Fruit ranged from those items that could be grown in England – such as apples, pears, cherries, plums and strawberries – to the more exotic imports like lemons and oranges. In fact, Henry VIII’s first wife, Katherine of Aragon, was instrumental in making oranges from her native Spain popular at court (Henry was fond of them preserved, as marmalade). Records show that fruits from the orchards planted at Hampton Court by Cardinal Wolsey were stored and eaten by the King, and Henry even ordered apricots to be grown.

A photograph of a reenactment in a kitchen, with a cook dicing meat.

Live cookery in the Great Kitchens

Importing foods from the Mediterranean not only added an exotic element to the extravaganza of royal feasts but, was a real statement of wealth and power. Mediterranean staples like citrus fruit, olives, artichokes and almonds would have added glamour to the Tudor table and would have enhanced the King’s status. However, one of the most prominent imports were spices.

Most of the food served to court would have been served with a sauce, flavoured with herbs and spices including the exotic flavours of ginger, cinnamon, pepper, liquorice and mace. A common misconception held was that spices were used to cover the smell and taste of bad meats. However the indulgent court could readily afford the freshest meats and would hardly need to eat foods that were past their best – rather, spices were luxury items and their presence (and the quantity) were again, markers of wealth and status.

A great example would be Beef-y-stywyd which contained cinnamon, cloves, mace, grains of paradise (a peppery spice, obtained from ground seeds), cubebs (a type of long pepper from China), onions, parsley, sage, vinegar, saffron and salt. Bread would have also been added to the Beef-y-stywyd, to thicken up the stew, and it was also often placed at the bottom of serving bowls to soak up the juices. Breads including Maslin (coarse bread made from mixed flour), Cheat (everyday bread made from wholemeal) and Manchet (white rolls made from finely sifted flour) were staples in the Tudor diet and were served at every meal.

Salt and sugar were also important commodities as they could be used both to season and preserve. Salt was so prized that the average daily consumption was over three times the recommended intake today (at around 20 grams a day).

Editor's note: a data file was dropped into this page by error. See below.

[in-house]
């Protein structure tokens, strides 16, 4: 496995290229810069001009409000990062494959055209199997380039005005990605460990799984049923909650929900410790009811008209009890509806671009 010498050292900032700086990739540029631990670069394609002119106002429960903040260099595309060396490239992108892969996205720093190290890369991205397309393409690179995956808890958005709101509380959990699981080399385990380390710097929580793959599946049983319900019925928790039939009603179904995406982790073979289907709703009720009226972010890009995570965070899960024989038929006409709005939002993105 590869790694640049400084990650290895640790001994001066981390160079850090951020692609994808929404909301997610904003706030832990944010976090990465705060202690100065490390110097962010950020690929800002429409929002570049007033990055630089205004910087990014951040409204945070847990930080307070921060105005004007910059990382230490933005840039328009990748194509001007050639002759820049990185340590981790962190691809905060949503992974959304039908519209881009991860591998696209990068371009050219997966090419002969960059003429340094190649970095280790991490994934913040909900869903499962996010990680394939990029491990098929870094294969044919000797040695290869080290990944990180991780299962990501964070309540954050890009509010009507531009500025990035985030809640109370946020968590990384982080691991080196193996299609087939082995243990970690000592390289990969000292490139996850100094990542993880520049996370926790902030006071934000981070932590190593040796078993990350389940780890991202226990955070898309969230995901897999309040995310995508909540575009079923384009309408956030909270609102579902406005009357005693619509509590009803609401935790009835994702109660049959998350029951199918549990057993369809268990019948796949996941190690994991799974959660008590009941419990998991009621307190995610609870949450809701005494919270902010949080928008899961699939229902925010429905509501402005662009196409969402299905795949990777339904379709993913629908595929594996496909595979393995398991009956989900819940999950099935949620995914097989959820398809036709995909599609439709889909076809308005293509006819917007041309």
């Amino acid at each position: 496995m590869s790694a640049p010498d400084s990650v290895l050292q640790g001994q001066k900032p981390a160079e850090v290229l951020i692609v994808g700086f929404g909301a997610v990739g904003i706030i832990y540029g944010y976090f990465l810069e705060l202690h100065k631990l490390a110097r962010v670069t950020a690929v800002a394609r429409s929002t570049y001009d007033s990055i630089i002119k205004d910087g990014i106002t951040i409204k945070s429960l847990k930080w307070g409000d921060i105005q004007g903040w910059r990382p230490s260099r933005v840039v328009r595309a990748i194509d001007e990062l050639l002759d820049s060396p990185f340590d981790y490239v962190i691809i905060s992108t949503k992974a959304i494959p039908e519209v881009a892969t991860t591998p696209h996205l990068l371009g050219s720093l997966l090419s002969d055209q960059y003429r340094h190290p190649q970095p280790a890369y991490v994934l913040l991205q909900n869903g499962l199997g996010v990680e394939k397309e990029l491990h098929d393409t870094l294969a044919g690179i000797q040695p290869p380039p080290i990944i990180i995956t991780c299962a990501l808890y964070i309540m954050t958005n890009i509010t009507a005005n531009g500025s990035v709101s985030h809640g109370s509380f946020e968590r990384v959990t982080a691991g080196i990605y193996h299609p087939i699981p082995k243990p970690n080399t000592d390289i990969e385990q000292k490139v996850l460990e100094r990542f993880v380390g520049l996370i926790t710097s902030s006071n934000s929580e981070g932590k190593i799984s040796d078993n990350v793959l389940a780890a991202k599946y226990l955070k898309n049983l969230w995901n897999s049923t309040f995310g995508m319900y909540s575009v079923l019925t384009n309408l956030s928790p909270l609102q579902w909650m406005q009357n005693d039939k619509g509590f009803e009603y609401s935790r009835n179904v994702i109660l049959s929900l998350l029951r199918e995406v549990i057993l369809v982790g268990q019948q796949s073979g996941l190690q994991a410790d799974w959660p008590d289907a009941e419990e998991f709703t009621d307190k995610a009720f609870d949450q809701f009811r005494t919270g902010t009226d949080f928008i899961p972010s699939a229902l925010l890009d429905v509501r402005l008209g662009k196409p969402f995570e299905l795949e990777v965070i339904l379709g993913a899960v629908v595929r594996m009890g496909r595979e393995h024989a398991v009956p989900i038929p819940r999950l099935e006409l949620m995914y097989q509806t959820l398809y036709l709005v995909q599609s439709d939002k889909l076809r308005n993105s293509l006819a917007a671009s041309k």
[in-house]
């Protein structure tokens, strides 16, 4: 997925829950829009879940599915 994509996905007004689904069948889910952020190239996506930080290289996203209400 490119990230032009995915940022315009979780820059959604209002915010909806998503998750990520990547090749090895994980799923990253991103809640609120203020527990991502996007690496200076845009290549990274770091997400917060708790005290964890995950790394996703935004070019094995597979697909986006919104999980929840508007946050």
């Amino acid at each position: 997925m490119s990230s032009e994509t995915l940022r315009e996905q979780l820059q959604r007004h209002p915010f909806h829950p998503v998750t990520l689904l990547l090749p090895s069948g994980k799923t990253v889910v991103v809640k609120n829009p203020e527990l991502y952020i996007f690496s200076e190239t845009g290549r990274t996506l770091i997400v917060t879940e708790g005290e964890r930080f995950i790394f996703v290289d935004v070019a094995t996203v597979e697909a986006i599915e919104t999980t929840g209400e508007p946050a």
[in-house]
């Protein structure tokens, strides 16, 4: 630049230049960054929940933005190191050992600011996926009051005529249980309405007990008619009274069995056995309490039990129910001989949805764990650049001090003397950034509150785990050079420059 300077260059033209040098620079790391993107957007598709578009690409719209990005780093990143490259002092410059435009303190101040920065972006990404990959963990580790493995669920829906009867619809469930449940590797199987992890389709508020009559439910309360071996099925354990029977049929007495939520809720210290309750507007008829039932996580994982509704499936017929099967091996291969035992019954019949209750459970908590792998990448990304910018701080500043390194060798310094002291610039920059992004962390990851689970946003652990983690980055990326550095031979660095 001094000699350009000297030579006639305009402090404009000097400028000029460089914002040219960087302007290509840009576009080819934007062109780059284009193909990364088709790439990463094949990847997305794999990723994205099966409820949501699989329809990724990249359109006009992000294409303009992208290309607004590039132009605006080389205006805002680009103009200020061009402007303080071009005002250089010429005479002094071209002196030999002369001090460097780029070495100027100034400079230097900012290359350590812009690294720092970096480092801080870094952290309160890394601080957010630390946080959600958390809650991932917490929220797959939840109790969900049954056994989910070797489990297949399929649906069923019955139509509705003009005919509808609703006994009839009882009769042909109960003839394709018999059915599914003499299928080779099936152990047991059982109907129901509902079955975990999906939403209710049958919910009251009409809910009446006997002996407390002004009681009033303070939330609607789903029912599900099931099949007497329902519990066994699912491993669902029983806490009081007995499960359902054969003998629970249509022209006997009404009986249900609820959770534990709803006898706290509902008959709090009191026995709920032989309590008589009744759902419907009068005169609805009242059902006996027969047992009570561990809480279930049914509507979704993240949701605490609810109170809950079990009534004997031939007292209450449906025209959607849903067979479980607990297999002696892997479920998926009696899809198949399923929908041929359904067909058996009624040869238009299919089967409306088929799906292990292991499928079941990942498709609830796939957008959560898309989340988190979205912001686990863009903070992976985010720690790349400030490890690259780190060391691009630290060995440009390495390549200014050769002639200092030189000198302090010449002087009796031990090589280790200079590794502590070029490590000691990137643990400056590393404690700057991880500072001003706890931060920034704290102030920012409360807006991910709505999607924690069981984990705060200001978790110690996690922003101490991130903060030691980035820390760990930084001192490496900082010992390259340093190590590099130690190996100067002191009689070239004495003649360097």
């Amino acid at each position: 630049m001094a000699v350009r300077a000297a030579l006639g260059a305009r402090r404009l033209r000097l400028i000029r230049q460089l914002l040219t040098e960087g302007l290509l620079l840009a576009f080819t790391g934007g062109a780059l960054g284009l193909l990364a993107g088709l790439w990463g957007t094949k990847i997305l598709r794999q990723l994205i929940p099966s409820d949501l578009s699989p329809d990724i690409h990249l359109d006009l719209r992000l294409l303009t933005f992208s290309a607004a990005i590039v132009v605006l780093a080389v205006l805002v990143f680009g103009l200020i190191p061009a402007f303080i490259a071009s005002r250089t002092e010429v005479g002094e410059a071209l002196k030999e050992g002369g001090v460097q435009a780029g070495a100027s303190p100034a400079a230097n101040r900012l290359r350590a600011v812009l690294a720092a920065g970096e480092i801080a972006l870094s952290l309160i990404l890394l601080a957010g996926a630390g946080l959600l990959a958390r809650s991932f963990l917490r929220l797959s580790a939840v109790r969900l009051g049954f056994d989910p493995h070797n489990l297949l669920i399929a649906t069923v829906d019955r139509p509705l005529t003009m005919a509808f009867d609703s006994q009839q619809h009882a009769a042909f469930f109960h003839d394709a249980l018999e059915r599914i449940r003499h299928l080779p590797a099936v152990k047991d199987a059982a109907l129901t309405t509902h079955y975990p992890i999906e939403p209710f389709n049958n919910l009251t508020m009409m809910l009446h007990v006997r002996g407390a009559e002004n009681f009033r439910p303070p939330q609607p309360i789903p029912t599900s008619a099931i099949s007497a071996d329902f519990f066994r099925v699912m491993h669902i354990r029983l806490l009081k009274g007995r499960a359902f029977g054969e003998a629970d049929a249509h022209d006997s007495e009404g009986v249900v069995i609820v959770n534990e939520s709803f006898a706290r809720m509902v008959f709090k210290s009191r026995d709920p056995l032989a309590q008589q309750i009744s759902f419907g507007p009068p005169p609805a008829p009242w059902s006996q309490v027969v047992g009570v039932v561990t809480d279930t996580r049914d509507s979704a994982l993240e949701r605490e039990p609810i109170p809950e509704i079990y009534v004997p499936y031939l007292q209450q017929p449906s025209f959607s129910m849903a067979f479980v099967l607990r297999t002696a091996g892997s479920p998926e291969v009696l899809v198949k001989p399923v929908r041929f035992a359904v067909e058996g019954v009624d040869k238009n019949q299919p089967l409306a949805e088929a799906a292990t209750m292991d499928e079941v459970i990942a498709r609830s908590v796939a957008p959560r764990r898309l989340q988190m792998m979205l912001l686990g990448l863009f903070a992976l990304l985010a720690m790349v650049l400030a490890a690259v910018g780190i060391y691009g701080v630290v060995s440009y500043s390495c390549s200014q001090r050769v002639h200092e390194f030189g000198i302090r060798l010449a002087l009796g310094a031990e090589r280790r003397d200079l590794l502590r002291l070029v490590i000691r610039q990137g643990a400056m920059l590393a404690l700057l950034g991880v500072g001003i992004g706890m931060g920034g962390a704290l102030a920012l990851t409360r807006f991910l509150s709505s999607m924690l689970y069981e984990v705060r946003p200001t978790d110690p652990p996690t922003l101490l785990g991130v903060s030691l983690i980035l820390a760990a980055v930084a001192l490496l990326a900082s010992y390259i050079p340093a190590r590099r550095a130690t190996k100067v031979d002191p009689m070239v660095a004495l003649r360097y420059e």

A photograph of a subtlety, in the shape of Hampton Court Palace on a table

Sugarwork model of Hampton Court Palace

But, not all the ‘food’ on the menu was meant to be eaten. Sometimes the most elaborate dishes were actually ‘subtleties’: dishes that were created from either sugar and almond paste, or wax. While they were not designed to be eaten, subtleties added to the theatrics of the dining experience and played a huge part at every lavish feast. When, in 1527, Cardinal Wolsey hosted a court feast for the French ambassador, it included more than a hundred of these subtleties and ‘devices’ in the second course alone. At Wolsey’s feast, these food sculptures were made to look like buildings (including St Paul’s church), animals, people (including models of people dancing and jousting), and a chessboard.

The vast choice of foods on offer to the Tudor courtier was impressive. A Spanish visitor to the English court wrote about Queen Mary I, in 1554:

The queen spends over 300,000 ducats a year on her table, for all the thirteen councellors eat in the palace, as well as the household officers, the master of the horse, the master of the household, the queen’s as well as our own – for we also have English officers and the wives of all these gentleman into the bargain. The queen’s ladies also eat by themselves in the palace, and their servants, as well as the guvernors and household officials. And then there are 200 men of the guard…’

In the next Step, we’ll look at the rules and regulations that were in place around dining at the palace, and how your place in the hierarchy determined your choice of food.

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This article is from the free online course:

A History of Royal Food and Feasting

University of Reading